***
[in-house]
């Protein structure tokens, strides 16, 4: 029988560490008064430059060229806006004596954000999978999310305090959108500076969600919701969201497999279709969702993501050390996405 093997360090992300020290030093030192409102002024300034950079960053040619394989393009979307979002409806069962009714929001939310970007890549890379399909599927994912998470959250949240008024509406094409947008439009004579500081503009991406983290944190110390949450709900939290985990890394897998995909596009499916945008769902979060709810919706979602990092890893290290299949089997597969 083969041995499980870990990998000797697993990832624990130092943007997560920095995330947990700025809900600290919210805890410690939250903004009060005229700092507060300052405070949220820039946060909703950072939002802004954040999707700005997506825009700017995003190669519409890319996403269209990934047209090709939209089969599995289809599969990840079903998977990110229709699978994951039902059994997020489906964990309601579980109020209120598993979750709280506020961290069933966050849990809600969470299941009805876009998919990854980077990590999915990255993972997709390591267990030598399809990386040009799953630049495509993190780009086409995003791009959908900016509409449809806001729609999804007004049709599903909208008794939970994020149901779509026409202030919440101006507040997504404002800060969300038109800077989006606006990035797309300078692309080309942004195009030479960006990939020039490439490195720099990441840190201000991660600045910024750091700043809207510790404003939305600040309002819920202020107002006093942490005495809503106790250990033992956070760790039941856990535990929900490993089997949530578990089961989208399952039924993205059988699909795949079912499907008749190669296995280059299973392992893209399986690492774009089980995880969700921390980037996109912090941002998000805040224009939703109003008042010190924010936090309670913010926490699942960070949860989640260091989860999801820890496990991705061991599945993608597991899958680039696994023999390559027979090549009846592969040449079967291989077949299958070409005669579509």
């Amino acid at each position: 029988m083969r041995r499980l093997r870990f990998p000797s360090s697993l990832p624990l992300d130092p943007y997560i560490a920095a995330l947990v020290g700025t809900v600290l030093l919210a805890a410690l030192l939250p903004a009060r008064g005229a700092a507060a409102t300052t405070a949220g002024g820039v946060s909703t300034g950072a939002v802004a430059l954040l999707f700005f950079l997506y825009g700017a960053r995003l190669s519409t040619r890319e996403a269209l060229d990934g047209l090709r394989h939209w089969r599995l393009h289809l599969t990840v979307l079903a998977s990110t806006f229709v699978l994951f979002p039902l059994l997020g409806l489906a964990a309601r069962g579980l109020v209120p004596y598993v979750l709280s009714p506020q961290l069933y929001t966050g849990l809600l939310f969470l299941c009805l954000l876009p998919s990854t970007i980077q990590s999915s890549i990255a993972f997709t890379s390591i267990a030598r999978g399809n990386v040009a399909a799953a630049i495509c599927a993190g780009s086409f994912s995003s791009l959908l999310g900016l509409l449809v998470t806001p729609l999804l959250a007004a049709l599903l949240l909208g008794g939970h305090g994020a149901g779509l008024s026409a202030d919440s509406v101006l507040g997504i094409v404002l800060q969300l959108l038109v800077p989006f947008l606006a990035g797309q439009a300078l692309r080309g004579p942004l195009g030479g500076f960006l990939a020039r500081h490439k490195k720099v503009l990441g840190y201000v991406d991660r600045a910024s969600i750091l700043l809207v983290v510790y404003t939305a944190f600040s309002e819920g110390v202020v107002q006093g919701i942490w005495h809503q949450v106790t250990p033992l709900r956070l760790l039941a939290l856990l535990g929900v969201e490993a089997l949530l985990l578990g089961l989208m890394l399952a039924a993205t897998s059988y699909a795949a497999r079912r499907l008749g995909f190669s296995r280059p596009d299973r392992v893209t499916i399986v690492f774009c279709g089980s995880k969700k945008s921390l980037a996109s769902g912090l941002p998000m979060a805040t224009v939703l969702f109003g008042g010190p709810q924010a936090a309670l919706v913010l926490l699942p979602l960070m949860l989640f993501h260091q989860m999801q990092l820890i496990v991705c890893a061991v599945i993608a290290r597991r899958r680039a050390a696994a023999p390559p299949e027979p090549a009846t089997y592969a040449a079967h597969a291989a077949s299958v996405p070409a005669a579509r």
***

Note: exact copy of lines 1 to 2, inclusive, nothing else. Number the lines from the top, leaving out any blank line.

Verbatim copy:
[in-house]
């Protein structure tokens, strides 16, 4: 029988560490008064430059060229806006004596954000999978999310305090959108500076969600919701969201497999279709969702993501050390996405 093997360090992300020290030093030192409102002024300034950079960053040619394989393009979307979002409806069962009714929001939310970007890549890379399909599927994912998470959250949240008024509406094409947008439009004579500081503009991406983290944190110390949450709900939290985990890394897998995909596009499916945008769902979060709810919706979602990092890893290290299949089997597969 083969041995499980870990990998000797697993990832624990130092943007997560920095995330947990700025809900600290919210805890410690939250903004009060005229700092507060300052405070949220820039946060909703950072939002802004954040999707700005997506825009700017995003190669519409890319996403269209990934047209090709939209089969599995289809599969990840079903998977990110229709699978994951039902059994997020489906964990309601579980109020209120598993979750709280506020961290069933966050849990809600969470299941009805876009998919990854980077990590999915990255993972997709390591267990030598399809990386040009799953630049495509993190780009086409995003791009959908900016509409449809806001729609999804007004049709599903909208008794939970994020149901779509026409202030919440101006507040997504404002800060969300038109800077989006606006990035797309300078692309080309942004195009030479960006990939020039490439490195720099990441840190201000991660600045910024750091700043809207510790404003939305600040309002819920202020107002006093942490005495809503106790250990033992956070760790039941856990535990929900490993089997949530578990089961989208399952039924993205059988699909795949079912499907008749190669296995280059299973392992893209399986690492774009089980995880969700921390980037996109912090941002998000805040224009939703109003008042010190924010936090309670913010926490699942960070949860989640260091989860999801820890496990991705061991599945993608597991899958680039696994023999390559027979090549009846592969040449079967291989077949299958070409005669579509």